China launches an autonomous mothership full of autonomous drones
China christened a remarkable new 290-foot (88-m) ship last week – the world's first semi-autonomous drone carrier. It'll carry, launch, recover and co-ordinate the actions of more than 50 other autonomous aerial, surface and underwater vehicles.
The Huangpu Wenchong Shipyard began construction on the Zhu Hai Yun last July in Guangzhou. According to the South China Morning Post, it's the first carrier of its kind, a self-contained autonomous platform that will roll out with everything necessary to perform a fully integrated operation, including drone aircraft, boats and submersibles.
China doesn't expect it to navigate busy seaports by itself, like the Japanese autonomous container ship Suzaku we wrote about last week. Instead, the Zhu Hai Yun will run on remote control until it's out in the open water, and then its self-driving systems will take over to execute whatever mission it's running.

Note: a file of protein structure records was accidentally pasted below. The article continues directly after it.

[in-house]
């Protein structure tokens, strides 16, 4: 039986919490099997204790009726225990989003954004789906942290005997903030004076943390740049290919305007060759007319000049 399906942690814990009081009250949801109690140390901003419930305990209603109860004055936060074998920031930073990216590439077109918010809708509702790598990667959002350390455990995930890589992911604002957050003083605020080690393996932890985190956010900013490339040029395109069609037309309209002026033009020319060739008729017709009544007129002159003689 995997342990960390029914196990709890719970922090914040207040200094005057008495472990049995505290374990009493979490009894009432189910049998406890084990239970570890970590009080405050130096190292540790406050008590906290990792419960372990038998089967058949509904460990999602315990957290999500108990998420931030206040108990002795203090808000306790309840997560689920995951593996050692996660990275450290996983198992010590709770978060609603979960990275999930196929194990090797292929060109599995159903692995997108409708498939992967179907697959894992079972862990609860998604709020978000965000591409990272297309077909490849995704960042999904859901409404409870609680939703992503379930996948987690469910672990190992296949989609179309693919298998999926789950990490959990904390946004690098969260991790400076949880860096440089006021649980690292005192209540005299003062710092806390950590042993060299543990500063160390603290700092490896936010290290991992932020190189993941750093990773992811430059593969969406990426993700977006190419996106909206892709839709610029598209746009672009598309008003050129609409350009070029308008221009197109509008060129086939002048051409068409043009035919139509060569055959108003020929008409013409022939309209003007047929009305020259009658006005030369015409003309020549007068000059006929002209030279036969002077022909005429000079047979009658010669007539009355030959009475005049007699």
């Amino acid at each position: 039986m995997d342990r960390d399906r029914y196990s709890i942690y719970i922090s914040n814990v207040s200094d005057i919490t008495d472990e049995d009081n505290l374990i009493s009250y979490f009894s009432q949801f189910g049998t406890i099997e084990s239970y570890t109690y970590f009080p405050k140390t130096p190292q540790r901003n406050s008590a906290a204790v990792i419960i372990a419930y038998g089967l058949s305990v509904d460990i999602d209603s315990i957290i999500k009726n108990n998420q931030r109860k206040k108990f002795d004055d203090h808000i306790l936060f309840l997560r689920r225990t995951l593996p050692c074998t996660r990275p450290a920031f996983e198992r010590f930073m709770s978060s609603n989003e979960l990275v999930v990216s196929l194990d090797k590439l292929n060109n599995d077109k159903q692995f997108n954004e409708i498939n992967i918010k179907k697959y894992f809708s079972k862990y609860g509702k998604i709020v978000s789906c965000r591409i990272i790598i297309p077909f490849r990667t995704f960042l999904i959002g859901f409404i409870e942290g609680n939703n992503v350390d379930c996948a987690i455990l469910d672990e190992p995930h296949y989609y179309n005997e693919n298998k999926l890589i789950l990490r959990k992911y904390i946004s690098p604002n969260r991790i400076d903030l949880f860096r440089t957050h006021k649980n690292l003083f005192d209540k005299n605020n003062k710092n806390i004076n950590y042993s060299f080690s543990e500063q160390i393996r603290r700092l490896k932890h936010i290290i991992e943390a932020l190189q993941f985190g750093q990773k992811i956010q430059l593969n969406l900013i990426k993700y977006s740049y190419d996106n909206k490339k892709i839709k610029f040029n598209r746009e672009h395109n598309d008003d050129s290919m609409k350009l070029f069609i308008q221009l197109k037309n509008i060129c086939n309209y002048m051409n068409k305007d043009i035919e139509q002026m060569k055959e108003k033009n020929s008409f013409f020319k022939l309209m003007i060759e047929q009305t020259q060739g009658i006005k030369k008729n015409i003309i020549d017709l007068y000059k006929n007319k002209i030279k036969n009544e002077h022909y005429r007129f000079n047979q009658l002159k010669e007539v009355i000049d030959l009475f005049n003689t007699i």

It's kitted out with everything it needs to deploy its own boats, subs and aircraft, communicate with them, and run co-ordinated missions, including conducting "task-oriented adaptive networking to achieve three-dimensional views of specific targets," according to the shipbuilding company. The aerial drones can land back on its deck, and it stands ready to retrieve the boats and subs once they've made their rounds.
"The Intelligent, unmanned ship is a beautiful new 'marine species' that will bring revolutionary changes for ocean observation," said Professor Dake Chen of the Chinese Academy of Science's School of Oceanography.
While it's mainly pitched as an ocean research platform, the SCMP also reports that it has "military capability to intercept and expel invasive targets," a capability at the forefront of many autonomous marine projects, including the extraordinary spider-legged WAM-V boats we looked into on Friday.
Check out a short video below.